In response to workplace changes introduced by management, workers took action in many ways. Their strongest response was to form unions. In this lesson, students read about how people organized in a Chicago glove-making factory, and then went on strike.
Students read and discuss Agnes Nestor’s story “Birth of a Rank-and-File Organizer,” and then are put in the role of strike participants, who must assess the importance of union recognition: Should they continue to strike for their union even if all other demands have been satisfied? In this activity, students will become aware of a range of causes for strikes, empathize with the problems of workers on strike, and weigh the importance of having a union or not.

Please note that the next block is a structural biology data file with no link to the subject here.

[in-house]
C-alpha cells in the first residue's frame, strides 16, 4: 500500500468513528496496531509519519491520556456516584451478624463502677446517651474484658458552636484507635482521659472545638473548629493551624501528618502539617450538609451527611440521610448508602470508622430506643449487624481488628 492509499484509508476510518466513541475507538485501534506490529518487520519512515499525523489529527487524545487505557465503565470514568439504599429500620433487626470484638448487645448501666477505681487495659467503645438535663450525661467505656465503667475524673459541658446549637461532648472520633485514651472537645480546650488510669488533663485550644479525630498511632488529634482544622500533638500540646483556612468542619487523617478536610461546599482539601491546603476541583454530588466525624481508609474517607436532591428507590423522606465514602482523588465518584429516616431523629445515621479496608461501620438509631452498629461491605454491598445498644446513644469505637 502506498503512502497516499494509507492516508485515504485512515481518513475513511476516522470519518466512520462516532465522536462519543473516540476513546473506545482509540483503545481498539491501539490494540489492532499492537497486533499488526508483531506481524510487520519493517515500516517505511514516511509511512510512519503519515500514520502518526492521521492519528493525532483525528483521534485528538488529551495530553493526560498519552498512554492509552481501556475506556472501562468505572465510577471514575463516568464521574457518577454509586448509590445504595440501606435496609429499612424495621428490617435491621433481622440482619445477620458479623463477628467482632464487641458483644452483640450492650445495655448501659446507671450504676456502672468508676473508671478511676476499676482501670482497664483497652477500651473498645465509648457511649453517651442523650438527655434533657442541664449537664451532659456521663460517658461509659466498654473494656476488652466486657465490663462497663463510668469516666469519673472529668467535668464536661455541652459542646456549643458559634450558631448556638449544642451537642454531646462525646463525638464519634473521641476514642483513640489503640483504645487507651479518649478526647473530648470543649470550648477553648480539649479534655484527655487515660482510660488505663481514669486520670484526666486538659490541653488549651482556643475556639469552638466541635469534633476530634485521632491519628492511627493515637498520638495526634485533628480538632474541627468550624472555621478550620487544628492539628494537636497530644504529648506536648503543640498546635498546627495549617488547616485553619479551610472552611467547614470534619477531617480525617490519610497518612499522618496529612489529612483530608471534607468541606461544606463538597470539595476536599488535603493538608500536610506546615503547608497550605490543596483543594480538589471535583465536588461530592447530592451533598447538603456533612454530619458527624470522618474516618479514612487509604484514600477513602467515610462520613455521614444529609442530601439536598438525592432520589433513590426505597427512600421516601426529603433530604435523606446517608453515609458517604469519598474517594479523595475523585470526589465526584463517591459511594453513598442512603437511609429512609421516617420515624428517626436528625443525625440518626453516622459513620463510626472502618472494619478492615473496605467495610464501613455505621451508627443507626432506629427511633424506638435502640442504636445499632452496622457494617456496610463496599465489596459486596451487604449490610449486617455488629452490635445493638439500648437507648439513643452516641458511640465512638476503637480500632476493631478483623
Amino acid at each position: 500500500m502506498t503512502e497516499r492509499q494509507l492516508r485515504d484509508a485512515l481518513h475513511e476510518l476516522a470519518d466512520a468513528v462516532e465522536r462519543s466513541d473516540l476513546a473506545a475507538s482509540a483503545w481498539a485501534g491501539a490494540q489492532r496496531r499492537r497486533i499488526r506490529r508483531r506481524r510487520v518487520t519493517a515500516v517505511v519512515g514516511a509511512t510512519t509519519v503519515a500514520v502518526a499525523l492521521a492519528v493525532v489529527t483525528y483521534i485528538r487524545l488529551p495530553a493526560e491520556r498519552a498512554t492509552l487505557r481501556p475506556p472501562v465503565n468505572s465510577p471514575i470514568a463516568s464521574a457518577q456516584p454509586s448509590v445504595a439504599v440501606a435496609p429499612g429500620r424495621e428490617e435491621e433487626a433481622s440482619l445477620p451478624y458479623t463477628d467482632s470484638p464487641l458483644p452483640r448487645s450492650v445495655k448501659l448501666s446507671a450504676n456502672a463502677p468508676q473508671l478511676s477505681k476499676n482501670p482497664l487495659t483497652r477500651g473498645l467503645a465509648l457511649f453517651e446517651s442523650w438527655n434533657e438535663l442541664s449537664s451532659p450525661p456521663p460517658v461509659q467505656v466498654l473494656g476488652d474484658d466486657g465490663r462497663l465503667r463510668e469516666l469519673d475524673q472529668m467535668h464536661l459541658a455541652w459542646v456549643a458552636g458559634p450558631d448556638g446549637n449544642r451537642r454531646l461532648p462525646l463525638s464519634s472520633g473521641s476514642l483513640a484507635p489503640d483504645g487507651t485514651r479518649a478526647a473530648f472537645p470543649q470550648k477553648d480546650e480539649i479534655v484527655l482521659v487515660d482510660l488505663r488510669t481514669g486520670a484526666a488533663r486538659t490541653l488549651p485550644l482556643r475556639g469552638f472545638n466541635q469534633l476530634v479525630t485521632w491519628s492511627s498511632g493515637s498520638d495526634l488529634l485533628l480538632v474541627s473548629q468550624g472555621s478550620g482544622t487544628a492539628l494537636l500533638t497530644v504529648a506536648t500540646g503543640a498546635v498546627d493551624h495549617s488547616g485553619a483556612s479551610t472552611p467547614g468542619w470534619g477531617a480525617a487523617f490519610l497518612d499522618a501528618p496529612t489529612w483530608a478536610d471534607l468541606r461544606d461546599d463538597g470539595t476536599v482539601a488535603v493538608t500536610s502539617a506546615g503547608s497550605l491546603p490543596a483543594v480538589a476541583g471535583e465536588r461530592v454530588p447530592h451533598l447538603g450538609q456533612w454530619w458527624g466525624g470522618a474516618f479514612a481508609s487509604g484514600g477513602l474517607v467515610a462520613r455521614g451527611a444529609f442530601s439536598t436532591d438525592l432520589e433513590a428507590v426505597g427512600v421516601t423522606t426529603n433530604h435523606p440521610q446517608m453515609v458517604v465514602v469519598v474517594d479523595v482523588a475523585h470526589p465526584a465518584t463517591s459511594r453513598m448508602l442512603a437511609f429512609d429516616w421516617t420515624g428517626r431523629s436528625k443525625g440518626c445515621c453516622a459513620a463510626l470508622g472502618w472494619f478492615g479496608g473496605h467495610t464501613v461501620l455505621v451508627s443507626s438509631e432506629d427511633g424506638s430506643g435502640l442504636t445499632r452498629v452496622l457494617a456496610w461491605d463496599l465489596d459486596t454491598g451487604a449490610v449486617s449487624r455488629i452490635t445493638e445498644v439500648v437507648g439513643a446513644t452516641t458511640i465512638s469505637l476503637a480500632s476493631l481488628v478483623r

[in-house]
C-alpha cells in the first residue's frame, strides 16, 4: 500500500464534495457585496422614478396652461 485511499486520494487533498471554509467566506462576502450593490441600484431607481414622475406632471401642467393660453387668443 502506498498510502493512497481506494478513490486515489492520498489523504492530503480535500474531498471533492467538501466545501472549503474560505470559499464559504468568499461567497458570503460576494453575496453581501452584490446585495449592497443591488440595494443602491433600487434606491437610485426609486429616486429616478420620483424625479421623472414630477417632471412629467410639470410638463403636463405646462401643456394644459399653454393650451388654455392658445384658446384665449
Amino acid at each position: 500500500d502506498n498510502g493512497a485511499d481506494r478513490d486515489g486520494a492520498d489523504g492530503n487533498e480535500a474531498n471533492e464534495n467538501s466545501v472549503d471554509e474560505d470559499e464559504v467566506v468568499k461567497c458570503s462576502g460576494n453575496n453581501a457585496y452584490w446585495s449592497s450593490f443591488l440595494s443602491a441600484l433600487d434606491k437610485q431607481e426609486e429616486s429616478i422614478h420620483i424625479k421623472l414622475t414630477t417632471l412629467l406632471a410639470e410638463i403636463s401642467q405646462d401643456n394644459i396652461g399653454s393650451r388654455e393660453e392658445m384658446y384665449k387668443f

The Power In Our Hands — Available for Download
This is one of the 16 lessons available from The Power In Our Hands. Other lessons available for individual download are:
Unit I: Basic Understandings
Unit II: Changes in the Workplace/”Scientific Management”
- Paper Airplane Simulation
- Free to Think, Talk, Listen, or Sing
- Modern Times
- “Taylorizing” Burgers: A Fantasy
Unit III: Defeats, Victories, Challenges
Unit IV: Our Own Recent Past
- It’s a Mystery — White Workers Against Black Workers
- Southern Tenant Farmers’ Union: Black and White Unite?
- 1934 West Coast Longshore Strike
- Union Maids
Unit V: Continuing Struggle
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